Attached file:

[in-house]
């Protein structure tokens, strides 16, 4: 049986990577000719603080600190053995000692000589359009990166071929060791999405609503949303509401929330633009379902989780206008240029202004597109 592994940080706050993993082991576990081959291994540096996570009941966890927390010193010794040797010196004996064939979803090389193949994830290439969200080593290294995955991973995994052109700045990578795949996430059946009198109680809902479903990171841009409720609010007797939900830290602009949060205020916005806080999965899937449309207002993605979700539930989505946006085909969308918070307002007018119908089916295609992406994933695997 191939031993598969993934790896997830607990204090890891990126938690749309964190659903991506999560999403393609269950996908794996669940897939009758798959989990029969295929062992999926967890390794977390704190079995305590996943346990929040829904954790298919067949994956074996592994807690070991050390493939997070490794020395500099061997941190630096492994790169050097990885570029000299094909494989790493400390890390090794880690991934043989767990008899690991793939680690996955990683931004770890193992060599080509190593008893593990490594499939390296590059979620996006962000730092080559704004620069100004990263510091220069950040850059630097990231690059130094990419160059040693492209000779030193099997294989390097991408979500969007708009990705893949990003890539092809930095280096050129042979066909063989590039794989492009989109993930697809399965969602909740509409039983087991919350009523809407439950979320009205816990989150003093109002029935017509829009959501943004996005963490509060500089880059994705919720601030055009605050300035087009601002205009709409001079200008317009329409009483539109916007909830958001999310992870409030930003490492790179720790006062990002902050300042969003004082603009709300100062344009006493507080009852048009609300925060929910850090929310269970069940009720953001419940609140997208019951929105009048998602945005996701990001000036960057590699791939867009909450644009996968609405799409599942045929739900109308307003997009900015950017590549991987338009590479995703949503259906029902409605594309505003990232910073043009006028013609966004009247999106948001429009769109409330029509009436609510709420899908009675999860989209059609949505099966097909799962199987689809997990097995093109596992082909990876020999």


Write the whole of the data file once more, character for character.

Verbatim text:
[in-house]
């Protein structure tokens, strides 16, 4: 049986990577000719603080600190053995000692000589359009990166071929060791999405609503949303509401929330633009379902989780206008240029202004597109 592994940080706050993993082991576990081959291994540096996570009941966890927390010193010794040797010196004996064939979803090389193949994830290439969200080593290294995955991973995994052109700045990578795949996430059946009198109680809902479903990171841009409720609010007797939900830290602009949060205020916005806080999965899937449309207002993605979700539930989505946006085909969308918070307002007018119908089916295609992406994933695997 191939031993598969993934790896997830607990204090890891990126938690749309964190659903991506999560999403393609269950996908794996669940897939009758798959989990029969295929062992999926967890390794977390704190079995305590996943346990929040829904954790298919067949994956074996592994807690070991050390493939997070490794020395500099061997941190630096492994790169050097990885570029000299094909494989790493400390890390090794880690991934043989767990008899690991793939680690996955990683931004770890193992060599080509190593008893593990490594499939390296590059979620996006962000730092080559704004620069100004990263510091220069950040850059630097990231690059130094990419160059040693492209000779030193099997294989390097991408979500969007708009990705893949990003890539092809930095280096050129042979066909063989590039794989492009989109993930697809399965969602909740509409039983087991919350009523809407439950979320009205816990989150003093109002029935017509829009959501943004996005963490509060500089880059994705919720601030055009605050300035087009601002205009709409001079200008317009329409009483539109916007909830958001999310992870409030930003490492790179720790006062990002902050300042969003004082603009709300100062344009006493507080009852048009609300925060929910850090929310269970069940009720953001419940609140997208019951929105009048998602945005996701990001000036960057590699791939867009909450644009996968609405799409599942045929739900109308307003997009900015950017590549991987338009590479995703949503259906029902409605594309505003990232910073043009006028013609966004009247999106948001429009769109409330029509009436609510709420899908009675999860989209059609949505099966097909799962199987689809997990097995093109596992082909990876020999």